Tuesday, December 9, 2008

A Killer Arguement Against Assisted Suicide

Hot News frum Big-Mouth Broad Casting;
Dec. 9, 2008

A killer argument against assisted suicide

In exposing the euthanasia lobby’s disregard for equality before the law, and for free will itself, Neil M Gorsuch has written the most important book yet on the ‘right to die’.
by Kevin Yuill

Given the currency of the issue of assisted suicide, it is surprising how few well-written books arguing against changing the law to allow euthanasia have been published.

There are a few lucid arguments in favour of changing the law. The best texts to appear so far address the issue from a philosophical perspective. The books produced by Margaret Battin, Ronald Dworkin and Peter Singer present direct philosophical arguments in favour of changing the law to allow assisted suicide, though they do not deal with specifics. In Europe, Raymond Tallis, John Harris, John Griffiths and others have argued in favour of legalisation from a medical-legal perspective.

However, there have been far fewer book-length treatises from the ‘against assisted suicide’ camp. Ian Dowbiggin, though opposed to legalisation, has produced the best history of euthanasia and assisted suicide to date, but, as good histories should be, it is objective. Physician Ezekiel Emmanuel has produced several excellent articles containing secular arguments against assisted suicide.

Now, with his book The Future of Assisted Suicide and Euthanasia, Neil M Gorsuch is clearly filling a gap in the debate about assisted suicide.

Gorsuch comes at the question from a legal perspective and is well qualified in legal philosophy. A former clerk to US Supreme Court Justices Byron White and Anthony Kennedy, he was nominated by President George W Bush and confirmed by Congress last year as a federal judge on the United States Court of Appeals for the Tenth Circuit. The remit of this book is, as Gorsuch tells us, ‘to introduce and critically examine the primary legal and ethical arguments deployed by those who favour legalisation, and to set forth an argument for retaining existing law that few have stopped to consider’. Readers (like myself) who might not warm to the task of following the circuitous logic of American law courts would do well to persevere, for Gorsuch lucidly lays out key ethical and philosophical arguments on both sides.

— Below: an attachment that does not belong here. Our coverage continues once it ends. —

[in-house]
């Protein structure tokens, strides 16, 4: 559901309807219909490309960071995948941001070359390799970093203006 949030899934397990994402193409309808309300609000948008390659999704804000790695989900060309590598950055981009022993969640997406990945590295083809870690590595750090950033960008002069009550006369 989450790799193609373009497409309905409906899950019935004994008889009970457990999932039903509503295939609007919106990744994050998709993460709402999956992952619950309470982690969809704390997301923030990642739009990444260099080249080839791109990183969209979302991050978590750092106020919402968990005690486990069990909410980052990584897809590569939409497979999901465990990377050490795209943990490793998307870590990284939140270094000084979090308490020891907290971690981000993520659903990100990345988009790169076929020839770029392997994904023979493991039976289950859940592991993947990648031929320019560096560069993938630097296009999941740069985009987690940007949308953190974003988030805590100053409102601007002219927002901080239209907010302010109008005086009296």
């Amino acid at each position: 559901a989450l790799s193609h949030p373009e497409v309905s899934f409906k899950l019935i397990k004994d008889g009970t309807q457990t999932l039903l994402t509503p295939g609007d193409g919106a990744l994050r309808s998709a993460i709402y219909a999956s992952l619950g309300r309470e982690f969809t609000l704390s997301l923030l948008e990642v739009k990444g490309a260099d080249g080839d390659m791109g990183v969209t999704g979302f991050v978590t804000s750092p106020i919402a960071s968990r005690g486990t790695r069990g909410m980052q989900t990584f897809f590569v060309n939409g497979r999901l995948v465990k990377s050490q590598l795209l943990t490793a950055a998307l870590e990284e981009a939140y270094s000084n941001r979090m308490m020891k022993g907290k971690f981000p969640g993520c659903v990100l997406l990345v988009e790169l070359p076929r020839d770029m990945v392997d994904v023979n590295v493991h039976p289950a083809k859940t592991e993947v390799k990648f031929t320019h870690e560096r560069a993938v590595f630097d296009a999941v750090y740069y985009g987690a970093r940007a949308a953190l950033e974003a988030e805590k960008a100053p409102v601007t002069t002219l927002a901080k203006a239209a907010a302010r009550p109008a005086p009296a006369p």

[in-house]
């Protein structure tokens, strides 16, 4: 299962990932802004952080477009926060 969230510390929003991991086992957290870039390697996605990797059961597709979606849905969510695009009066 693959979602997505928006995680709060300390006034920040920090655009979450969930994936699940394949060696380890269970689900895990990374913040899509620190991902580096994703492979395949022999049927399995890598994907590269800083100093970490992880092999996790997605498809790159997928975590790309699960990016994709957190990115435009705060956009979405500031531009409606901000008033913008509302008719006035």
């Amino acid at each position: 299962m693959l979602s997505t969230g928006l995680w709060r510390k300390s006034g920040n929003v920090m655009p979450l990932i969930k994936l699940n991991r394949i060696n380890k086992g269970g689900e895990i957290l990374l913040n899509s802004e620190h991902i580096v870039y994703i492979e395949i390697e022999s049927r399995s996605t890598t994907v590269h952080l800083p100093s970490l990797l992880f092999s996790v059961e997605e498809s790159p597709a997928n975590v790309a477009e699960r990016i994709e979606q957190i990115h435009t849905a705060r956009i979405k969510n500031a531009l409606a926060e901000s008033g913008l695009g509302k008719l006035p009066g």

“For Plato, suicide was an ‘unjust judgement of death’ that sprung from ‘a spirit of slothful and abject cowardice’”

Gorsuch begins by showing how the debate remains unfinished within the context of American law. He then provides an excellent chapter on the history of assisted suicide and suicide. Punching holes in the classical pretensions of some advocates, he notes Plato’s condemnation of suicide as akin to a soldier leaving his post. In Laws, Plato condemned suicide on the grounds that it ‘imposes [an] unjust judgment [of death] on [oneself] in a spirit of slothful and abject cowardice’.

An outstanding historical point – again, a useful counterpoint to the claim by supporters of assisted suicide that they are carrying on an Enlightenment tradition – is that the more lenient attitude towards suicide, away from the medieval tradition of burying the suicide at a crossroads with a stake through them, reflected the view that suicides were often the result of madness, rather than malfeasance. As Gorsuch rightly declares, ‘it is a large leap from that merciful fact to the conclusion that suicide had become normalised in law, let alone a matter of legal right’ (2).

Most of the other chapters deal with the ethical and logical problems with arguments in favour of assisted suicide. Gorsuch reconstructs the arguments of advocates before effectively knocking them down. Willing participation of the victim does not render the act harmless or victimless. As Gorsuch shows, repeating arguments by John Stuart Mill, it takes nothing away from our ‘freedom’ to be prevented from duelling, selling one’s organs, or selling oneself into slavery. There are some activities prevented by a liberal or even libertarian society for the good of all. It would be perverse to say that the prevention of any of theses activities – or suicide – destroys the basis to our freedom.